California May Budget Revision and Federal Covid-19 Response Updates
On Thursday, May 14, Gov. Gavin Newsom released the May revised budget for the state of California. While the state faces a significant projected budget deficit, the revised budget put forward by the administration maintains a strong commitment to addressing California’s housing and homelessness crises.
While the revised budget did eliminate several allocations for affordable housing and infrastructure originally proposed in the January budget proposal, many significant investments remain, including:
- $500 million in state Low-Income Housing Tax Credits
- Maintaining the Affordable Housing and Sustainable Communities (AHSC) program at 20 percent of continuous appropriations for the Greenhouse Gas Reduction Fund, which if funded through cap-and-trade
- $331 million from the National Mortgage Settlement funds for housing counseling, mortgage assistance and renter legal aid services
The revision also proposes directing $600 million in additional federal funding to purchase hotels and motels secured through Project Roomkey, the state effort to provide safe isolation hotel and motel rooms for 15,000 vulnerable individuals experiencing homelessness. If purchased, these hotels and motel would be owned and operated by local governments or non-profit providers as permanent affordable housing.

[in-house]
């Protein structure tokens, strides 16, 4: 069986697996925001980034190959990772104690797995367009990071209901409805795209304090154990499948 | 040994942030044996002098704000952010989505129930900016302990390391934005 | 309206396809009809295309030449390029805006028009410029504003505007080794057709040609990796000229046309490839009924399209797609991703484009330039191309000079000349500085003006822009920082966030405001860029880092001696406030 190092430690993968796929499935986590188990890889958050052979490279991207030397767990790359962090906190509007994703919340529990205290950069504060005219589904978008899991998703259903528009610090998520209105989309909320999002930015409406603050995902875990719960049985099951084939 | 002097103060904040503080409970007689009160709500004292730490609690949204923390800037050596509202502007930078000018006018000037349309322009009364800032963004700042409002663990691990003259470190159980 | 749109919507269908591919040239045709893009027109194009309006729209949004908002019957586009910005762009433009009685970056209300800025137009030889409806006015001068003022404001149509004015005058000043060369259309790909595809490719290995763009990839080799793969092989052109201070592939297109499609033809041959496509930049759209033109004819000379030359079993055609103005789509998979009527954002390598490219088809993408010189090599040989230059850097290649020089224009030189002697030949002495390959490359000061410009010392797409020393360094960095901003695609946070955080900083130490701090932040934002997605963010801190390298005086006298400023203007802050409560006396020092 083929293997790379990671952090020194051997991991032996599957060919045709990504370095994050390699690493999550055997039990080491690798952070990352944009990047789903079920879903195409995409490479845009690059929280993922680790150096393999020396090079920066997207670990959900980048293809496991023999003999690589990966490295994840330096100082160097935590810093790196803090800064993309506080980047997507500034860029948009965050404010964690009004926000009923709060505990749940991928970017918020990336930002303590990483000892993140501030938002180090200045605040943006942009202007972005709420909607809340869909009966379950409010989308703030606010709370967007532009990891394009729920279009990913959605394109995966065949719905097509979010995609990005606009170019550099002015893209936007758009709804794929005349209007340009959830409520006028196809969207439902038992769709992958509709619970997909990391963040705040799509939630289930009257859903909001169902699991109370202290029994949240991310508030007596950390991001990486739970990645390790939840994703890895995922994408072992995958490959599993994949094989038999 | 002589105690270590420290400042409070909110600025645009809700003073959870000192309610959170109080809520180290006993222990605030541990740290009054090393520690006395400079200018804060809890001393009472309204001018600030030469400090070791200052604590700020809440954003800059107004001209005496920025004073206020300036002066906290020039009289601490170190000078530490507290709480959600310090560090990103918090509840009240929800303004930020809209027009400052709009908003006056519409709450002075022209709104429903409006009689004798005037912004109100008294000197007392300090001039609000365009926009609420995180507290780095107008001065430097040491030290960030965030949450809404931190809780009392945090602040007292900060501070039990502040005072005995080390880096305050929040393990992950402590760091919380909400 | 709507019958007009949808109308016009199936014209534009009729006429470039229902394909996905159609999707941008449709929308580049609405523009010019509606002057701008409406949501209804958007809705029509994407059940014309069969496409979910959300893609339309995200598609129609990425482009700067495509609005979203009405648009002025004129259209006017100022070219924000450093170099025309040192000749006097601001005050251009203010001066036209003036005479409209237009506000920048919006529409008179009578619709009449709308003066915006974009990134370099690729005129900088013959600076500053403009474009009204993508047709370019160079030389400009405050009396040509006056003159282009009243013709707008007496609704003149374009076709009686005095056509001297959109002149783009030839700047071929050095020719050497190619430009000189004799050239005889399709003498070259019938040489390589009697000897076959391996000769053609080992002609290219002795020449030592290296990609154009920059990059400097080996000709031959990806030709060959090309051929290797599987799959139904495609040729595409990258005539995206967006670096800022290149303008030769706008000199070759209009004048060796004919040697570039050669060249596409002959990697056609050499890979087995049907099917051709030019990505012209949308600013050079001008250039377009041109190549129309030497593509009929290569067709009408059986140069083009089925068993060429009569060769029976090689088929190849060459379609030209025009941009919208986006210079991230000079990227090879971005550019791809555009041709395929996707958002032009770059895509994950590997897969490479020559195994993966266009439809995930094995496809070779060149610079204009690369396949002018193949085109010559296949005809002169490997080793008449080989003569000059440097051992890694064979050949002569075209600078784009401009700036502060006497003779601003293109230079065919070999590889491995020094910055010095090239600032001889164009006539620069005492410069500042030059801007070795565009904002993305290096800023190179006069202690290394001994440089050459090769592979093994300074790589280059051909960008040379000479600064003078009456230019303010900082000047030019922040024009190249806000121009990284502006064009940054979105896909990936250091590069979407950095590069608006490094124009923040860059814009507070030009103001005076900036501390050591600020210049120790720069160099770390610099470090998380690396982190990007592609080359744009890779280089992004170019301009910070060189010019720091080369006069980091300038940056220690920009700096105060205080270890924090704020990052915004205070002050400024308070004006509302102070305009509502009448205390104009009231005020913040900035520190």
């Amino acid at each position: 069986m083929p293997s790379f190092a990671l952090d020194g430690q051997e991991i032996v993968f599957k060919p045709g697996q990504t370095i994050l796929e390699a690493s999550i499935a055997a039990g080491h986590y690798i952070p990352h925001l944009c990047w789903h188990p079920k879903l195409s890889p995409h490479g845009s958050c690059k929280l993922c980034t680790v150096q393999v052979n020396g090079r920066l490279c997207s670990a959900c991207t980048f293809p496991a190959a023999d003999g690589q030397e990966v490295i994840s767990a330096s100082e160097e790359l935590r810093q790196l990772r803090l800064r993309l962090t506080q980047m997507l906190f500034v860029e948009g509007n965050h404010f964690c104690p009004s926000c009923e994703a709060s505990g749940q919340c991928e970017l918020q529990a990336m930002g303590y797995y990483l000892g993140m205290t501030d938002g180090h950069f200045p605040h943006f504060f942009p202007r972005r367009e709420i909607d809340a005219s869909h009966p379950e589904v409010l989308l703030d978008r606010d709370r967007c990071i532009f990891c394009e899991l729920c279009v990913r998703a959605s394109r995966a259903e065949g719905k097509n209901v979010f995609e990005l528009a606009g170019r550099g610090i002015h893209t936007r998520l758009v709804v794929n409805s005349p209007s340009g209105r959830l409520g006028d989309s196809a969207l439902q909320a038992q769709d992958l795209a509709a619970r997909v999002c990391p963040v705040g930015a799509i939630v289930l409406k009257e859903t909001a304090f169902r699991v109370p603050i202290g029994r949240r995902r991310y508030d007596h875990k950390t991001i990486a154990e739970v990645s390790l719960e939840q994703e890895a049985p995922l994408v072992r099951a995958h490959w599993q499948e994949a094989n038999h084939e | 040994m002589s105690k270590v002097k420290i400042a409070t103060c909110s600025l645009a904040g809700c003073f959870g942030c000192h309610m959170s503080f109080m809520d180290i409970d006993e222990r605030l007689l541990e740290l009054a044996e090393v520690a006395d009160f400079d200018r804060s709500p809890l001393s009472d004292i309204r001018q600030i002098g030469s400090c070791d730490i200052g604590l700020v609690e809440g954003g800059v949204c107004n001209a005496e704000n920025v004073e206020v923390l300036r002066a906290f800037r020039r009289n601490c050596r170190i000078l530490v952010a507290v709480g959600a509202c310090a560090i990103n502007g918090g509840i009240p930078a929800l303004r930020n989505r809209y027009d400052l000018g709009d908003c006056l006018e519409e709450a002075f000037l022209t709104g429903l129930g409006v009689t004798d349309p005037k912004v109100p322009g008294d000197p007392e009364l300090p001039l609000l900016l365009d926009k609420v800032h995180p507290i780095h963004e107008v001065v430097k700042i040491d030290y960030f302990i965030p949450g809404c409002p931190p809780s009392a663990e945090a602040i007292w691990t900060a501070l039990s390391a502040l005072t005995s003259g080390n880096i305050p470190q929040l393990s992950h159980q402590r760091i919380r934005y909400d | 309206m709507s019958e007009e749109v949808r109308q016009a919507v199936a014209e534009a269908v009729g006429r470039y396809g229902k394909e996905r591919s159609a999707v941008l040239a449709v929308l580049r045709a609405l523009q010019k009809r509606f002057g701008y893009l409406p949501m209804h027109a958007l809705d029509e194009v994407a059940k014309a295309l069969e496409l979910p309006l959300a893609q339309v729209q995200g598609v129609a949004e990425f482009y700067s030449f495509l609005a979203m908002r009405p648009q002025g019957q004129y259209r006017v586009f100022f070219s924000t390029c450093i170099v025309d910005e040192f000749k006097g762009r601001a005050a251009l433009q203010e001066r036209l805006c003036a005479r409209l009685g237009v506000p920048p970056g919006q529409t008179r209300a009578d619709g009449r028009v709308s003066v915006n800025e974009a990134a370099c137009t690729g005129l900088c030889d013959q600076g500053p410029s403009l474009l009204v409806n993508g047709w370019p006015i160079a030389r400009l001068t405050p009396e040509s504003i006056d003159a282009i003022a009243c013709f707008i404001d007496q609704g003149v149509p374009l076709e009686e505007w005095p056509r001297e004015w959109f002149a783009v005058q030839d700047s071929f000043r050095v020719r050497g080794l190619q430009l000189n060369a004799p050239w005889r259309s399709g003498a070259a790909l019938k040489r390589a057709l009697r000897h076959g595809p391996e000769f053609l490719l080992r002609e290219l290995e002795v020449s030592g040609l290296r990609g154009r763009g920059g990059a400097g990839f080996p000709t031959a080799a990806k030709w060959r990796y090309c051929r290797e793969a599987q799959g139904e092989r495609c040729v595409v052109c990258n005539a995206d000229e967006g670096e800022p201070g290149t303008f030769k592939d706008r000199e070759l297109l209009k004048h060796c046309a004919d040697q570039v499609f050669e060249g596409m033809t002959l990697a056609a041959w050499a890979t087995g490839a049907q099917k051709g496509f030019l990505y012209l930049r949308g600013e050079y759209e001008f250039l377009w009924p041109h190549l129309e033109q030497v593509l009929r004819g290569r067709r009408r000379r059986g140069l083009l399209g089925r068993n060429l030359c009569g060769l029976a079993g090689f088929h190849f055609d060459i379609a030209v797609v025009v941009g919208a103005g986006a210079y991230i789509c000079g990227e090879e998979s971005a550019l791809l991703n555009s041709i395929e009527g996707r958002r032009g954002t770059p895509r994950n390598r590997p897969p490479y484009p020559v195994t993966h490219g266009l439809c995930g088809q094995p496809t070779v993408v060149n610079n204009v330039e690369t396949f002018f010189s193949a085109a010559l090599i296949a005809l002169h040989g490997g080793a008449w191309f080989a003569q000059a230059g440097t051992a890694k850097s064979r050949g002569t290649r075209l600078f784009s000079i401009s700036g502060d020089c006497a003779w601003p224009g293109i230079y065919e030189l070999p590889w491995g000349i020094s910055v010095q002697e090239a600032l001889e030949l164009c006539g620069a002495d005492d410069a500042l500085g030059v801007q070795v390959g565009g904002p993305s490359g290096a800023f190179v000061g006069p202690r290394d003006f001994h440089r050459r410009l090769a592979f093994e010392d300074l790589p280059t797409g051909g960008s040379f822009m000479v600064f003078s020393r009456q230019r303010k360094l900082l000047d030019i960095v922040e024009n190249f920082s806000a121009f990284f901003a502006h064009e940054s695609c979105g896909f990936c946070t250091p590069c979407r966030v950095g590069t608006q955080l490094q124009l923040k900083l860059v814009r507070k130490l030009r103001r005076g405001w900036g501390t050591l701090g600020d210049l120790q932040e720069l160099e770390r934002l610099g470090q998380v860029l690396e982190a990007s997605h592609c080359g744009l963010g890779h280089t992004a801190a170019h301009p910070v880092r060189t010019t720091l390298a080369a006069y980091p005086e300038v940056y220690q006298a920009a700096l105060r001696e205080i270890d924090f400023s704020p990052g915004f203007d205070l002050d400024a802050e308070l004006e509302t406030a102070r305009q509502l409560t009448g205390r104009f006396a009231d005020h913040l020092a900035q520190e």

Beyond these budget allocations, we were also encouraged that the May Revision outlines a holistic framework for addressing our State's housing crisis through future legislation and new revenues, highlighting preservation, protection, and production of housing, as well as the high-road workforce development opportunities that the housing sector offers.
Finally, in his press conference and subsequent communications, the governor also made a strong endorsement for H.R. 6800, the Health and Economic Recovery Omnibus Emergency Solutions Act (HEROES Act), which was passed by the U.S. House of Representatives on Friday, May 15.
If enacted, this bill would provide funding for numerous housing and community development programs, including $100 billion for Emergency Rental Assistance, $11.5 billion for Homeless Assistance Grants, $5 billion for the Community Development Block Grant (CDBG) program, and $75 billion for a Homeowner Assistance Fund. It would also extend the CARES Act’s eviction and foreclosure moratoria for another year and expand the provision to include all dwelling units, regardless of whether they are subsidized or backed by a federal mortgage program, and regardless of whether a signed lease is in place. It would also extend the multifamily property forbearance allowances.